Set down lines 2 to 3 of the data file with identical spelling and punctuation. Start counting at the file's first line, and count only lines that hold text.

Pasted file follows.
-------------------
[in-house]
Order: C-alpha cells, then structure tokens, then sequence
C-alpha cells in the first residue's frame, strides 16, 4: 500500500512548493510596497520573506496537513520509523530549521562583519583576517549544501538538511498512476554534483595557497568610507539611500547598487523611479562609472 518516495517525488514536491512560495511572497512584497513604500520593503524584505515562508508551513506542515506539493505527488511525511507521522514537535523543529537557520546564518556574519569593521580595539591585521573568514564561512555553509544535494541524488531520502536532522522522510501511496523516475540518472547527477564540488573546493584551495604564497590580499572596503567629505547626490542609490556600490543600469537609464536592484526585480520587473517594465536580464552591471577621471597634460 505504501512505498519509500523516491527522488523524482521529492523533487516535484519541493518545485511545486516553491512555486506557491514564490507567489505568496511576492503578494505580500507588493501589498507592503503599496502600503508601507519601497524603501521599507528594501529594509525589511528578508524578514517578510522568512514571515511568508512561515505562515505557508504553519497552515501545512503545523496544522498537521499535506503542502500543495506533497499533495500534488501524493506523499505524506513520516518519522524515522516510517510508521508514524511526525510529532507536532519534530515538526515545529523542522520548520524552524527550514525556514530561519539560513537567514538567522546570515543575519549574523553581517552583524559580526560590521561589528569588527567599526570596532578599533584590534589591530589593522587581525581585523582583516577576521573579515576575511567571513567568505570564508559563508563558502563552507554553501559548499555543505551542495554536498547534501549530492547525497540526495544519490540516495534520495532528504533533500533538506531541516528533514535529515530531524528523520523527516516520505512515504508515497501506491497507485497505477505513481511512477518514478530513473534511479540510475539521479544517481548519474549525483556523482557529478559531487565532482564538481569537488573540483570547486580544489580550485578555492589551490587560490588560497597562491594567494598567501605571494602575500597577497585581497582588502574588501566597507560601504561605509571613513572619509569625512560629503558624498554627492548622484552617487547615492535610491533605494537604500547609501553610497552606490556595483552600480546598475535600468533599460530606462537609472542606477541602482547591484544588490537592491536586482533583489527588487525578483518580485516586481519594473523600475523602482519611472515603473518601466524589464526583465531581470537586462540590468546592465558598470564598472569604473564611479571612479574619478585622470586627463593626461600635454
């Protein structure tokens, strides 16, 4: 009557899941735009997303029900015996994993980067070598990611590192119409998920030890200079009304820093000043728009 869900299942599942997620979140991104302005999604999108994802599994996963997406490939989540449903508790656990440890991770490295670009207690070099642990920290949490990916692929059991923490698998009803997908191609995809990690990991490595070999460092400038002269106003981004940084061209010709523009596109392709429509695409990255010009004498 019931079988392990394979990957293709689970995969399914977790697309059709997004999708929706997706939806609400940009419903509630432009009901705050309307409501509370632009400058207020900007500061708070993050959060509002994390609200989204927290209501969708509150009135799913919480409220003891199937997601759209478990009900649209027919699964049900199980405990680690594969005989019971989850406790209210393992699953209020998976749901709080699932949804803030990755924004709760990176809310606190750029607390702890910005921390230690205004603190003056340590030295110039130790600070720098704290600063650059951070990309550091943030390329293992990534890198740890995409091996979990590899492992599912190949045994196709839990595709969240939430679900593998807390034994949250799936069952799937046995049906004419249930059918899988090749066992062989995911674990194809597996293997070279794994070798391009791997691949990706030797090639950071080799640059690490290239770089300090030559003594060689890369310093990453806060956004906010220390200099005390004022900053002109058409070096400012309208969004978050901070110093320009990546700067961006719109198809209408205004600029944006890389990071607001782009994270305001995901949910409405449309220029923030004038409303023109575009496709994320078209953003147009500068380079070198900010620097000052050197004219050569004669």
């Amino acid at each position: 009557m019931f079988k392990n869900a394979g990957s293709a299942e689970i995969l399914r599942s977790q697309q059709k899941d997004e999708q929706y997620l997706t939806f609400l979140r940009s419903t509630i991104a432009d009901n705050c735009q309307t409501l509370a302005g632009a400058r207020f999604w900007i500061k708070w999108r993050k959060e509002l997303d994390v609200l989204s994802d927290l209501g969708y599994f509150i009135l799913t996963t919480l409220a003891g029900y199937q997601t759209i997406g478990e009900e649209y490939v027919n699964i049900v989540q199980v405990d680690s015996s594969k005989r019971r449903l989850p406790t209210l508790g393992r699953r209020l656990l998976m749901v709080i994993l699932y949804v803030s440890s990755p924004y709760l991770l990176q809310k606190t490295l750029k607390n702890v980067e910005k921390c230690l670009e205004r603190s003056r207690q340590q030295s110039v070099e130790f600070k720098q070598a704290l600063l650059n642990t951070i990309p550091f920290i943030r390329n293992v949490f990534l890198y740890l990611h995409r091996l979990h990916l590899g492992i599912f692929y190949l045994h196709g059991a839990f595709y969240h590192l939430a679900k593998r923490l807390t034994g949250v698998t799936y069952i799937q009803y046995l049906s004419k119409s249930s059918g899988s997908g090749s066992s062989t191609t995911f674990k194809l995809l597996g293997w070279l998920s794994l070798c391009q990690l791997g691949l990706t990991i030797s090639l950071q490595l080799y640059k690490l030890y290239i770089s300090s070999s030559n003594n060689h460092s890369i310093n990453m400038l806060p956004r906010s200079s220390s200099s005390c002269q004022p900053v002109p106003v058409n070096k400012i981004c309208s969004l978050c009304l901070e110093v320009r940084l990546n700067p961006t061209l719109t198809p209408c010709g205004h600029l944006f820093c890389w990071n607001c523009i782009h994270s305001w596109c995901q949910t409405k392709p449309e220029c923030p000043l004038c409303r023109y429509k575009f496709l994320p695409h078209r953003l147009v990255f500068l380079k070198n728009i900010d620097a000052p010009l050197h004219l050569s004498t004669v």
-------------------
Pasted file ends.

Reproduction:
Order: C-alpha cells, then structure tokens, then sequence
C-alpha cells in the first residue's frame, strides 16, 4: 500500500512548493510596497520573506496537513520509523530549521562583519583576517549544501538538511498512476554534483595557497568610507539611500547598487523611479562609472 518516495517525488514536491512560495511572497512584497513604500520593503524584505515562508508551513506542515506539493505527488511525511507521522514537535523543529537557520546564518556574519569593521580595539591585521573568514564561512555553509544535494541524488531520502536532522522522510501511496523516475540518472547527477564540488573546493584551495604564497590580499572596503567629505547626490542609490556600490543600469537609464536592484526585480520587473517594465536580464552591471577621471597634460 505504501512505498519509500523516491527522488523524482521529492523533487516535484519541493518545485511545486516553491512555486506557491514564490507567489505568496511576492503578494505580500507588493501589498507592503503599496502600503508601507519601497524603501521599507528594501529594509525589511528578508524578514517578510522568512514571515511568508512561515505562515505557508504553519497552515501545512503545523496544522498537521499535506503542502500543495506533497499533495500534488501524493506523499505524506513520516518519522524515522516510517510508521508514524511526525510529532507536532519534530515538526515545529523542522520548520524552524527550514525556514530561519539560513537567514538567522546570515543575519549574523553581517552583524559580526560590521561589528569588527567599526570596532578599533584590534589591530589593522587581525581585523582583516577576521573579515576575511567571513567568505570564508559563508563558502563552507554553501559548499555543505551542495554536498547534501549530492547525497540526495544519490540516495534520495532528504533533500533538506531541516528533514535529515530531524528523520523527516516520505512515504508515497501506491497507485497505477505513481511512477518514478530513473534511479540510475539521479544517481548519474549525483556523482557529478559531487565532482564538481569537488573540483570547486580544489580550485578555492589551490587560490588560497597562491594567494598567501605571494602575500597577497585581497582588502574588501566597507560601504561605509571613513572619509569625512560629503558624498554627492548622484552617487547615492535610491533605494537604500547609501553610497552606490556595483552600480546598475535600468533599460530606462537609472542606477541602482547591484544588490537592491536586482533583489527588487525578483518580485516586481519594473523600475523602482519611472515603473518601466524589464526583465531581470537586462540590468546592465558598470564598472569604473564611479571612479574619478585622470586627463593626461600635454